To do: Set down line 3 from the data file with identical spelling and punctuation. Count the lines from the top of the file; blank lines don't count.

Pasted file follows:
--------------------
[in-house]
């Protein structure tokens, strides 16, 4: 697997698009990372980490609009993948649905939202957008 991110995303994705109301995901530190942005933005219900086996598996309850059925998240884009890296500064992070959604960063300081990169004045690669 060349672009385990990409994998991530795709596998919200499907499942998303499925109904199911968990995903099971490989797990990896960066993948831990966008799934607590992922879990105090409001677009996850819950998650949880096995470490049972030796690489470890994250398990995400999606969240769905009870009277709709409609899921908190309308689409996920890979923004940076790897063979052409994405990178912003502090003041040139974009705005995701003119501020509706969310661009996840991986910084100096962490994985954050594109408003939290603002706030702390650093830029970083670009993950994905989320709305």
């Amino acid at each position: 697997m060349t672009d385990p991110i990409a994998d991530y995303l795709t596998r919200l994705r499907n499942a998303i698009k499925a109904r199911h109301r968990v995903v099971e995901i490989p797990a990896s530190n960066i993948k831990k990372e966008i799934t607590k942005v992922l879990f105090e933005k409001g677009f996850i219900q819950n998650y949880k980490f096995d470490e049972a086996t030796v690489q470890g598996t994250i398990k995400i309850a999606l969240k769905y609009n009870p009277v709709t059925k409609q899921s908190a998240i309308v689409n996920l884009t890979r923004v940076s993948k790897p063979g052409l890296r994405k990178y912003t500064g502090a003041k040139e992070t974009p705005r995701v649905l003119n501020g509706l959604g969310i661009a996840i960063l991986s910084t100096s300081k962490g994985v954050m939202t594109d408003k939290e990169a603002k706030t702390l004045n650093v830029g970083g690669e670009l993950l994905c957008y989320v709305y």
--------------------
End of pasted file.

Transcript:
């Amino acid at each position: 697997m060349t672009d385990p991110i990409a994998d991530y995303l795709t596998r919200l994705r499907n499942a998303i698009k499925a109904r199911h109301r968990v995903v099971e995901i490989p797990a990896s530190n960066i993948k831990k990372e966008i799934t607590k942005v992922l879990f105090e933005k409001g677009f996850i219900q819950n998650y949880k980490f096995d470490e049972a086996t030796v690489q470890g598996t994250i398990k995400i309850a999606l969240k769905y609009n009870p009277v709709t059925k409609q899921s908190a998240i309308v689409n996920l884009t890979r923004v940076s993948k790897p063979g052409l890296r994405k990178y912003t500064g502090a003041k040139e992070t974009p705005r995701v649905l003119n501020g509706l959604g969310i661009a996840i960063l991986s910084t100096s300081k962490g994985v954050m939202t594109d408003k939290e990169a603002k706030t702390l004045n650093v830029g970083g690669e670009l993950l994905c957008y989320v709305y």